Part of the 2014 Fringe Festival presented by FringeArts, New Paradise Laboratories’ The Adults is a truly collaborative theater piece—merging original and new ensemble members, music composition by Bhob Rainey (2013 Pew Fellow), set design by Matt Saunders (2014 Pew Fellow), and the influence of Anton Chekhov and painter Eric Fischl.
Supported by The Pew Center for Arts & Heritage, The Adults explores the not-so-hidden darkness of human nature and its impact on the natural world. Six adults and one invisible visitor gather at a lake house in the woods, their cruelties demonstrated through highly physical theater and the pairing of ominous sound and set design. Since its world premiere at Painted Bride Art Center on September 3, The Adults has received rave reviews. Performances run through September 14.
For The New York Times, critic Ben Brantley describes the action of the play as “games, both sporting and erotic…rendered in various body-contorting pas de deux, in which civilized and primal impulses seem to do battle.” Read more >
“Nasty, beautiful, ugly, thought-provoking, and hypnotic,” writes Wendy Rosenfield for The Philadelphia Inquirer. “Matt Saunders’ set and projections offer a Philip Johnson-style modernist dream…beneath the menacing eyes of an enormous taxidermied bear. Bhob Rainey’s fuzzy, squealing sound design, all unsettled agitation, underscores the disconnect between the people and their surroundings.” Read more >
Lew Whittington of the Huffington Post praises New Paradise Laboratories’ bold experimentation: “unflinching as a theater company willing to experiment with high-wire concepts, kinetic visuals, cinematic sound design, integrating ‘physical theater’ and character choreography to conjure fantastical stage worlds that challenge safe theater conventions.” Read more >
Philebrity says The Adults is “highly physical movement work that provokes a rapturous discomfort from way deep in your gut…onstage happenings so astonishing they attain the level of hallucination or illusion.” Read more >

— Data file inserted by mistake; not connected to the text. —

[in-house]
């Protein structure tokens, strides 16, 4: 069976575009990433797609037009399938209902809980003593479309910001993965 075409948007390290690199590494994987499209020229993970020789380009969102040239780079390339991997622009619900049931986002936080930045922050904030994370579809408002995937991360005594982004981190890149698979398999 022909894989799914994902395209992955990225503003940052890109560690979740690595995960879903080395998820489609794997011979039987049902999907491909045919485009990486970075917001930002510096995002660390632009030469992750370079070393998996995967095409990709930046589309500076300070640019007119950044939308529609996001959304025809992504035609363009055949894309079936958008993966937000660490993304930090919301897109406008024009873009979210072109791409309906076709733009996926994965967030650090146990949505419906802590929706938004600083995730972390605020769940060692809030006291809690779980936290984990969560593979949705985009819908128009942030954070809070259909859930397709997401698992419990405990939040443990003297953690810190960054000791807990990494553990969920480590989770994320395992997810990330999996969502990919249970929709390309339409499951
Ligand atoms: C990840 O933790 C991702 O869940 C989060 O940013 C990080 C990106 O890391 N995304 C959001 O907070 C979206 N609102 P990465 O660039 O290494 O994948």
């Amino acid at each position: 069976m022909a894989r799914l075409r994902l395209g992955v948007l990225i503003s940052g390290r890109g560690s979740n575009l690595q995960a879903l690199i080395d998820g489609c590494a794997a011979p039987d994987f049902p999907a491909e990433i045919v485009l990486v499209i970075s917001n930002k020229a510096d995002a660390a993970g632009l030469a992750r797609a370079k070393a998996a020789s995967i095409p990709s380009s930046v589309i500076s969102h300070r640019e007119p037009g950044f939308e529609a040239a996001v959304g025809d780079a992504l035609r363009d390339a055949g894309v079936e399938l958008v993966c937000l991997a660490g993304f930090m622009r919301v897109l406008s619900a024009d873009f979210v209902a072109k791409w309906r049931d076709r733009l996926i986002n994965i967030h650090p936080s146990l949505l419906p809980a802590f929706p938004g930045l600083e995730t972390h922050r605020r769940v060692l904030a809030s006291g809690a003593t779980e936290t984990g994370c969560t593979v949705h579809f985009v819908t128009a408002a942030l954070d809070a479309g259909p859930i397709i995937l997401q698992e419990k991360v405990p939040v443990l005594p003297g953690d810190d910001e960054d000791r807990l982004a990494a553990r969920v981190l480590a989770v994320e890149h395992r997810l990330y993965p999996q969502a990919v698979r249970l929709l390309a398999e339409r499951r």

EgoPo Classic Theater transforms classic theater and literature into provocative performances, placing equal emphasis on text, vocals, and movement. Its
FringeArts presented the only American showing of this production by Australia’s Back to Back Theatre—a company known for creating works by and for an ensemble of actors perceived to have intellectual disabilities.
BalletX presented the world premiere of Annabelle Lopez Ochoa’s Still@Life and Helen Pickett’s Union.
Red-Eye to Havre de Grace, created by Thaddeus Phillips with support from The Pew Center for Arts & Heritage, is reviewed in the New York Times.
Piffaro holds a symposium exploring music, poetry, and art in the Spanish Golden Age, and its relation to Miguel de Cervantes’ Don Quixote.
Catherine Wood is curator of international art and performance at Tate Modern.
Leeway Foundation Executive Director Denise Brown leads a conversation with performance artist, director, and Re- Place-ing Philadelphia leader Marty Pottenger.
The Philadelphia Theatre Company is dedicated to producing contemporary American plays and has produced nearly 40 world premieres since 1975.
Janet Pilla has danced on many stages in her native Philadelphia over the past 25 years.
Percussionist and Pew Fellow Pablo Batista presents El Viaje (The Journey), a new performance work.
Joseph Cashore is a puppeteer and a 1996 Pew Fellow.
This essay is a revision of a paper delivered at the University of Texas as part of “An Uncanny Beauty: A Celebration of Deborah Hay Performance and Symposium,” held April 7–8, 2010.